The past two rankings of Saskatchewan's Top 100 companies (and likely next couple as we capture results for fiscal years ending over the next 18 months) stand among the best we have ever seen.
To get a flavour of just how strong the performance of players in our economy has been look just about anywhere on the listing.
We've seen a Saskatchewan farm surpass the $100-million mark in sales. The province's largest privately held enterprise and our choice for Business of the Year, Brandt Industries, saw sales growth in the 25 per cent range. Cameco, another of our major corporate players, delivered a similar level of growth while others--like Redhead Equipment and Yanke Group--were chalking up close to 20 per cent gains.
Potash Corp, riding the wave of renewed international fertilizer demand, has reclaimed first spot on our ranking--eclipsing Federated Co-operatives, which is perennially in the top two spots as it too posts positive numbers spurred by its petroleum business and $50 oil.
And then there's IPSCO. The best performer in this year's ranking, it stands as No. 3 in total sales in this province but pound for pound (perhaps that should be ton for ton) the Regina-based steel and pipe maker declared itself as the top producer in the North American steel industry outperforming even Nucor, the steel company featured in the best-selling business book Good to Great.
Now in its 49th year of business, it went from $1.8 billion in sales to more than $3.1 billion its last fiscal year as its forward-thinking expansion, with major new mills in Iowa and Alabama supplementing its Regina production facilities and a host of smaller plants, demonstrated its capability in a red-hot North American market.
This year's listing offers a barometer of Saskatchewan's economic performance and solid management atop the Top 100 companies. Clearly we are riding the crest of our cycle.
Whether it's agriculture--which has rebounded from the earlier drought years and is now in an international upswing--or the industrial components of our economy, we are in a bull market right now.
On the farm front, PotashCorp's performance is an indicator of the world's agricultural situation. Rising demand for inputs points to the confidence farmers around the globe have in their prospects as new players such as Brazil or eastern Europe adopt North American agronomic practices, including fertilizer application.
Strong demand for pork in the wake of low-carb diets, BSE and Avian flu is evident in the performance of the province's largest producer--Big Sky Farms, which topped the $100-million mark in sales for the first time. Even Pound-Maker Agventures at Lanigan, which was caught in the whipsaw of BSE, saw a revenue increase.
But, despite the challenges of grain farming in the past few years, the past 12 months suggest we may have turned the corner and a good crop this year would assure a continued uptick. One interesting development in this sector that can be drawn from this year's list is the performance of our independent grain terminals. South West Terminal in Gull Lake has emerged as the top player in this category, ahead of North West Terminal at Unity and longtime top sales generator Weyburn Inland Terminal which now ranks as No. 4 in this grouping.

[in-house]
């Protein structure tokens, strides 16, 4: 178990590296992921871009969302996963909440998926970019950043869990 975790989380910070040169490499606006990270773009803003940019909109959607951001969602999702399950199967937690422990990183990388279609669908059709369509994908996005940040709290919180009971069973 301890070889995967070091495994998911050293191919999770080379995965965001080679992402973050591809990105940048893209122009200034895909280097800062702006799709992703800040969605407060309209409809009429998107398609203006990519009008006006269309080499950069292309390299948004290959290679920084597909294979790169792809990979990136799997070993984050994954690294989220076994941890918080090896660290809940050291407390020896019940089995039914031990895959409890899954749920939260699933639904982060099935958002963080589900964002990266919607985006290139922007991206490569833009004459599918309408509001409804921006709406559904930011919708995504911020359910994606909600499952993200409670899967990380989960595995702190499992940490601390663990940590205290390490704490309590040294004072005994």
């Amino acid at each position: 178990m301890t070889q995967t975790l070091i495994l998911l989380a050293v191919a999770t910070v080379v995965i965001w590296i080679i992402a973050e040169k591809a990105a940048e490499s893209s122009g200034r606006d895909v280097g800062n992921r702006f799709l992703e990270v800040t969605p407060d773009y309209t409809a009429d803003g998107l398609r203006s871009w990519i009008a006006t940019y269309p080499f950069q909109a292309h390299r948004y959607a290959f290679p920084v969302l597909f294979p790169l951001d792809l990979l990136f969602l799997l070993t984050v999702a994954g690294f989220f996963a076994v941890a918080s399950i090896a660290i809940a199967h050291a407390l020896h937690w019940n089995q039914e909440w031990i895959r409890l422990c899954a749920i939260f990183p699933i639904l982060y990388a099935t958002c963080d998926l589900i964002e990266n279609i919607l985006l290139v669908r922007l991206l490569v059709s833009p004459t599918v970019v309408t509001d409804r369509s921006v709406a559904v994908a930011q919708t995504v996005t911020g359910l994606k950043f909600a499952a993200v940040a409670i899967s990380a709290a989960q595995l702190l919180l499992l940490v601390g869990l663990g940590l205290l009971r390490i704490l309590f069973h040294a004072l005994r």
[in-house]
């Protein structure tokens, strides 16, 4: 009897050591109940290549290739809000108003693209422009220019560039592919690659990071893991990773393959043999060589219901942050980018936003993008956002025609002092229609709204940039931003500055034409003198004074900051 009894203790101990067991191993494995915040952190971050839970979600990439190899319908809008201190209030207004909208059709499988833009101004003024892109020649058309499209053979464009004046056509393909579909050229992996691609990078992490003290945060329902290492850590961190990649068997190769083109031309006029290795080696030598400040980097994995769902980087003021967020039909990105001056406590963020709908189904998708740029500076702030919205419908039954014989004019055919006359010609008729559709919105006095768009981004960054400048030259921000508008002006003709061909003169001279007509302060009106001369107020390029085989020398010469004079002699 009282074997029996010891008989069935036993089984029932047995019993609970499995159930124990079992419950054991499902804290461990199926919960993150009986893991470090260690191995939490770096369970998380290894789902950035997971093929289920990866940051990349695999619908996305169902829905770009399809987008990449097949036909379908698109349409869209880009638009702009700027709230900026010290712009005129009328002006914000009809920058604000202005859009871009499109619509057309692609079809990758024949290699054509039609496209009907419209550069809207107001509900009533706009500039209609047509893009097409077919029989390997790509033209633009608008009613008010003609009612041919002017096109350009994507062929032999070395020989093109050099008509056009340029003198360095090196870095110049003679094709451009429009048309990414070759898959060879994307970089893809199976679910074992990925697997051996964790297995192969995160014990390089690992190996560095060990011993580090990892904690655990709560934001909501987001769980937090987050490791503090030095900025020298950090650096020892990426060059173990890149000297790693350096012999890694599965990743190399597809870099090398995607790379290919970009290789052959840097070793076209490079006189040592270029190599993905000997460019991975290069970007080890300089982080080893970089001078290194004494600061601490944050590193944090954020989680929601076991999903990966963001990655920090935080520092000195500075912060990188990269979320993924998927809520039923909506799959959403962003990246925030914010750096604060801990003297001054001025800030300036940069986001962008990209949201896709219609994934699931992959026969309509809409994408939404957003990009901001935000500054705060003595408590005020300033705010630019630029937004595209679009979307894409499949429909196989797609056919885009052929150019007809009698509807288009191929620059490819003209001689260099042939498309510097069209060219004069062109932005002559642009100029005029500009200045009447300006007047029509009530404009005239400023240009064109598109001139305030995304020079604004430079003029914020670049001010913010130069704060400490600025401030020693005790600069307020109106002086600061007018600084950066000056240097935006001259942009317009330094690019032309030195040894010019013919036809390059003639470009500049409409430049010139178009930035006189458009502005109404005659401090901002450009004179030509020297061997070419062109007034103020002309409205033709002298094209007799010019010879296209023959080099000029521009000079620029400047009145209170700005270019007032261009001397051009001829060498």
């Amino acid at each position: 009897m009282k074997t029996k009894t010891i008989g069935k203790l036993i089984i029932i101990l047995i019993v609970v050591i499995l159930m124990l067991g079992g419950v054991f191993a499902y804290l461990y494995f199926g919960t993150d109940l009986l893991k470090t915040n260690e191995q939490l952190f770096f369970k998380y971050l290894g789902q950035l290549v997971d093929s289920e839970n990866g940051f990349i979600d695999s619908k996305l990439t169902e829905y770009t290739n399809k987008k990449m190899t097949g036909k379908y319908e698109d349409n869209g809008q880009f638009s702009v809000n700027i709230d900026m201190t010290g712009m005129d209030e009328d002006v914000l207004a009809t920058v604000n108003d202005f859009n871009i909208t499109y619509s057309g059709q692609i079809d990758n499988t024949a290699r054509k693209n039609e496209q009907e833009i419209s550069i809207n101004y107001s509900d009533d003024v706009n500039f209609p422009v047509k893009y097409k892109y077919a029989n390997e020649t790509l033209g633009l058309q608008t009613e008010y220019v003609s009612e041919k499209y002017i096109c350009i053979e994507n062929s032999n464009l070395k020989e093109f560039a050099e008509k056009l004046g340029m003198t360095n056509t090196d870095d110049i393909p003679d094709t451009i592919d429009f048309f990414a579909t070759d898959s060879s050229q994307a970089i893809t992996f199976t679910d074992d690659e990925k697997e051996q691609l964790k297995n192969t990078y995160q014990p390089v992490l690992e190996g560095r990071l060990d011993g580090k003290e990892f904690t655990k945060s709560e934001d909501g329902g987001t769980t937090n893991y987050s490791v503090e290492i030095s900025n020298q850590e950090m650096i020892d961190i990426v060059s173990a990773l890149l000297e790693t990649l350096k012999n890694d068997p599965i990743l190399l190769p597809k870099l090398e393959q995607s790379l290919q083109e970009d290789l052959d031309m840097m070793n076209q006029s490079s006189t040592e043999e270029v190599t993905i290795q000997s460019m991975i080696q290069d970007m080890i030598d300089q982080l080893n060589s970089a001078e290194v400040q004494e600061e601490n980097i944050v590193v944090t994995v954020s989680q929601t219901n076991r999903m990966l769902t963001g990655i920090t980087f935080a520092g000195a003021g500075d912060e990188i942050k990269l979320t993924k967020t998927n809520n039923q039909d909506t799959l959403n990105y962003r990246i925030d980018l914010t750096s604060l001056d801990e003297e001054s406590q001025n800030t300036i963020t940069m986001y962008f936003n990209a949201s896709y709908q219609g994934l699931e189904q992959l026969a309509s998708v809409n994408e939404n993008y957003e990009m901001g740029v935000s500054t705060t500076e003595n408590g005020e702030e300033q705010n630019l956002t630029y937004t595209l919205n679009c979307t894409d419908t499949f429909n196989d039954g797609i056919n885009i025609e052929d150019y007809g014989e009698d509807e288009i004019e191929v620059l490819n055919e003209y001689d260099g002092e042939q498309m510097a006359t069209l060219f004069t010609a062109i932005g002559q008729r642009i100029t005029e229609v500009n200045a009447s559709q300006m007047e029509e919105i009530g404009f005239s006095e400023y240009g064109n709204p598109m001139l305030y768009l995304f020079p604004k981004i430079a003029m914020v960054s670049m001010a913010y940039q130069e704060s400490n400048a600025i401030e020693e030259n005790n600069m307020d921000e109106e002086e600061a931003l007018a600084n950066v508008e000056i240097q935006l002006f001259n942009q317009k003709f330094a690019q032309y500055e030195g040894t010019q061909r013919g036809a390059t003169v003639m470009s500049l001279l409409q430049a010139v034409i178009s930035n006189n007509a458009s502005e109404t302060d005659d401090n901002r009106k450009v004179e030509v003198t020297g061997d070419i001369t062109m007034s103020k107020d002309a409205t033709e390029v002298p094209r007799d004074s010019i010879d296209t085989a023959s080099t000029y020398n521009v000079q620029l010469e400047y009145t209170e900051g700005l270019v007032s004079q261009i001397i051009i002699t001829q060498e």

Still with grain handling, the fact that the Saskatchewan Wheat Pool, once the top player on this ranking, continues to hold a spot on our list (No. 5) is not only welcome but a testament to the quality of management in our business community as the firm completed a complex and, at times, death-defying restructuring in the past year. It has emerged with one of the strongest balance sheets in the industry and is positioned to move forward.
In broad terms, Saskatchewan's economy has found its stride. The cycles that impact us most--commodity prices in particular--are working in our favour as this year's Top 100 numbers demonstrate. Whether its $50 oil or explosive demand for fertilizer and steel, our business community is on a roll, resulting in job growth every month for more than a year at a time when places like Ontario are enduring employment shrinkage and rising incomes. We continue to defy gravity on that bellwether of consumer confidence, retail sales, which have gone up something like 37 of the last 41 months.
In short, this year's Top 100 is a reflection of a business community that is gaining strength, populated with companies that are increasingly stretching beyond Saskatchewan's borders to successfully secure new markets. And, as a result, it is generating sales that translate into more jobs back home and repatriating profits from all corners of the world.
Top 100 Rank 2004 Location Gross Sales 1 2 PotashCorp Saskatoon $4,247,244,040 2 1 Federated Saskatoon $4,177,798,000 Co-operatives Ltd. 3 3 IPSCO Inc. Regina $3,189,949,000 4 4 Canpotex Ltd. Saskatoon NP 5 5 Saskatchewan Wheat Regina $1,407,297,000 Pool 6 6 Saskatchewan Power Regina $1,257,000,000 Corporation 7 9 Cameco Saskatoon $1,048,000,000 8 7 SaskTel Regina $932,358,000 9 10 Saskatchewan Regina $779,856,000 Government Insurance (SGI) 10 12 Saskatchewan Liquor Regina $737,423,000 and Gaming Authority 11 11 SaskEnergy Inc. Regina $704,500,000 12 15 Weyerhaeuser Prince Albert NP Saskatchewan Ltd. 13 17 Brandt Group of Regina $662,308,000 Companies 14 13 Co-operators Life Regina $637,732,000 Insurance Company 15 14 Farm Credit Canada Regina $627,844,000 16 16 Saskatoon Health Saskatoon $580,000,000 Region 17 18 Regina Qu'Appelle Regina $542,333,754 Health Region...